Via the ever intriguing Nashville Is Talking, word of WKRN's continued experiment with the Rosenblum Principle. As reported here previously, the Nashville ABC affiliate is overhauling their approach to newsgathering, decimating the classic news crew structure in favor of a solo-journalist model. Having already purchased 30 three pound Sony cameras and 16 Dell laptop editors, WKRN staffers are now learning to use them. They're currently undergoing a rigorous eight week training course - one that will transform 13 traditional news crews into 30 video journalists.
Two of those staffers are providing a fascinating (if not vague) glimpse into the training. Todd Dunn is a traditional photojournalist at KRN, learning what he calls a whole new way to gather news. From his blog:
"For those of you who are an NPPA photographer and have been to the workshop in Norman, Oklahoma, it is easy to understand because you have basically been through the training. The ideas and principles of telling a good story were drilled into our head and we were even sent out to shoot and edit a story with a public critique session to follow."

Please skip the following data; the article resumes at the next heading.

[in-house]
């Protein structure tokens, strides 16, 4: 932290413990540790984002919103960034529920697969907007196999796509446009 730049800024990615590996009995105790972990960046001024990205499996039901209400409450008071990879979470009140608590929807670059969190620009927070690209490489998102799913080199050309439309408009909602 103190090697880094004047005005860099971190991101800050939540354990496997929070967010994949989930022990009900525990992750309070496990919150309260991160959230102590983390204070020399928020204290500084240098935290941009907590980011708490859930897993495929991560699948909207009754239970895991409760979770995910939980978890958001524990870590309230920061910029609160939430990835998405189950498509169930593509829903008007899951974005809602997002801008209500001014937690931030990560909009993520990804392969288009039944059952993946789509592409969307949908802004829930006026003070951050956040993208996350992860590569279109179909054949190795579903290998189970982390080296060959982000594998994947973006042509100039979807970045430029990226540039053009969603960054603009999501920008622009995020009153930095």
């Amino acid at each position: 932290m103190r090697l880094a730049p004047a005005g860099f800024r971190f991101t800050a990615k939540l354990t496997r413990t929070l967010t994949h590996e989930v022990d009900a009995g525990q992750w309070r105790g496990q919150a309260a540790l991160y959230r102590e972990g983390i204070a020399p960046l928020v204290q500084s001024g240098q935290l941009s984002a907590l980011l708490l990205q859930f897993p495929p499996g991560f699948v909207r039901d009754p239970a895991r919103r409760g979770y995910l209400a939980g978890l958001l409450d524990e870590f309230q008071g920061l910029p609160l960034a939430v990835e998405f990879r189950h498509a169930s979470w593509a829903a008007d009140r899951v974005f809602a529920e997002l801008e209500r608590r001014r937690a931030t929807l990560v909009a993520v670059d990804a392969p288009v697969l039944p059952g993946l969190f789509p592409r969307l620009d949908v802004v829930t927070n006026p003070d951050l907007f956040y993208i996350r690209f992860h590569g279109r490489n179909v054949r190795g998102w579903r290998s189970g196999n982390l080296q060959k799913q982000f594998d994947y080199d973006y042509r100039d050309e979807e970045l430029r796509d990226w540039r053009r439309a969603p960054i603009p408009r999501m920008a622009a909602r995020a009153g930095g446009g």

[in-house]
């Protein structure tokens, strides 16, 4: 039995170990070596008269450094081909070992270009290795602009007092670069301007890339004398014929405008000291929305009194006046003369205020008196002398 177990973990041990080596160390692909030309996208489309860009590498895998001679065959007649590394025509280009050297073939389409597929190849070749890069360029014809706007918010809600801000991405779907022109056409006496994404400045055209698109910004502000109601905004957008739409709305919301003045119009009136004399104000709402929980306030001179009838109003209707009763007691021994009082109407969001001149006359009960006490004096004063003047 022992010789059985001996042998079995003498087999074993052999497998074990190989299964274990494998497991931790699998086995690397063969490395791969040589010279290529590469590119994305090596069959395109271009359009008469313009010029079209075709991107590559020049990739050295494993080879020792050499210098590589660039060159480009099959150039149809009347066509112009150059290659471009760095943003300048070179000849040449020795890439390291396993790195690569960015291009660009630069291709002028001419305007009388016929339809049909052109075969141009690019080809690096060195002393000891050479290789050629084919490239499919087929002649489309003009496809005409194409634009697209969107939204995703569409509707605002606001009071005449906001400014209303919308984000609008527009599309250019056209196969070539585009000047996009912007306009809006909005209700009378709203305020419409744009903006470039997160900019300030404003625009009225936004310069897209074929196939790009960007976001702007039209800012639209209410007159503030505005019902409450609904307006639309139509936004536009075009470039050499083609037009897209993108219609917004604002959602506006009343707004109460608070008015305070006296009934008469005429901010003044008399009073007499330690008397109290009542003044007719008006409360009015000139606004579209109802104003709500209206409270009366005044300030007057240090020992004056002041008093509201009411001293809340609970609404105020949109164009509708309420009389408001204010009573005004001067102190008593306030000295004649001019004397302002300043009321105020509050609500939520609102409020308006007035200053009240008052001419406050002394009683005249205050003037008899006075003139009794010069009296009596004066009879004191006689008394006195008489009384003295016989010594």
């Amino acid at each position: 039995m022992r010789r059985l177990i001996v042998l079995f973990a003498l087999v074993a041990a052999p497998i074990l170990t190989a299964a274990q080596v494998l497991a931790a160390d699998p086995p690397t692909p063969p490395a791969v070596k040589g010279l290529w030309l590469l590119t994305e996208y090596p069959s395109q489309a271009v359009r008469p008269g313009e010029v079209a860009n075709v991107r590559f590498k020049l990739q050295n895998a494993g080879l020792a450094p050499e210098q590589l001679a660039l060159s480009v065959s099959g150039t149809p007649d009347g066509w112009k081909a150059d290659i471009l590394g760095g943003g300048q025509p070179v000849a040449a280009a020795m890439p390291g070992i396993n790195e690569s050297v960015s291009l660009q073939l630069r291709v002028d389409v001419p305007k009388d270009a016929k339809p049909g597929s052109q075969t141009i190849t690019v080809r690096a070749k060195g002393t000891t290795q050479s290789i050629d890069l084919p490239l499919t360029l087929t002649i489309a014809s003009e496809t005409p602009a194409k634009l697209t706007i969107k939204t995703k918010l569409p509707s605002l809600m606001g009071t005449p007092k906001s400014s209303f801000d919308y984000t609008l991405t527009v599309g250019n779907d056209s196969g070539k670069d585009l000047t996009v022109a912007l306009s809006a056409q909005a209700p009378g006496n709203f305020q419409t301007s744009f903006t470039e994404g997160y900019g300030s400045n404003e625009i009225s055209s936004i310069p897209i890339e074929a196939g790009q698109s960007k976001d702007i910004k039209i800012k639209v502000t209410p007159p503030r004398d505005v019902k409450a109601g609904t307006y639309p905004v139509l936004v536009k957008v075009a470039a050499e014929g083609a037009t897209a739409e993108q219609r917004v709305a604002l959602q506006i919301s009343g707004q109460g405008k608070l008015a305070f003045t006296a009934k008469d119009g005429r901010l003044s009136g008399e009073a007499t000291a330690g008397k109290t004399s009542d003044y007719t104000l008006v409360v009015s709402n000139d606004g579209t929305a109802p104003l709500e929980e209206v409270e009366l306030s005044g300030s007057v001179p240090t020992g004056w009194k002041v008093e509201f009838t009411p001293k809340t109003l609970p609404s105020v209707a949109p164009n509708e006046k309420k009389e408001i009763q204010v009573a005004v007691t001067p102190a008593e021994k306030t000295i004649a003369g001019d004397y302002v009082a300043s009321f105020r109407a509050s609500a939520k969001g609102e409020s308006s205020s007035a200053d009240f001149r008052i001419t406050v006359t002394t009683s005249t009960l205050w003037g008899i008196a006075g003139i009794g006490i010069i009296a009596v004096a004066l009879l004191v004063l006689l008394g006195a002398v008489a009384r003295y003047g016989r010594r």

Neil Orne is a morning anchor at WKRN. His blog is a bit more forthcoming:
"Our photojournalists, George and Todd, were most worried about how to write the story, the two reporters, Mike and myself, worried about how to make the pictures and editing match up with the story. We were all working at a very familiar task in a very unfamiliar way. I can best describe our new method of developing a story as a 180 degree change from the traditional model. From the way you immerse yourself in the subject to the process of assembling the pieces, everything has changed."
To those outside the cloistered halls of TV News, this may all seem like so much inside baseball. But the changes proposed by Michael Rosenblum and embraced by KRON, WKRN threaten to forever alter the way we gather news and change the way the local broadcast looks in your living room. What could be more sacred than that?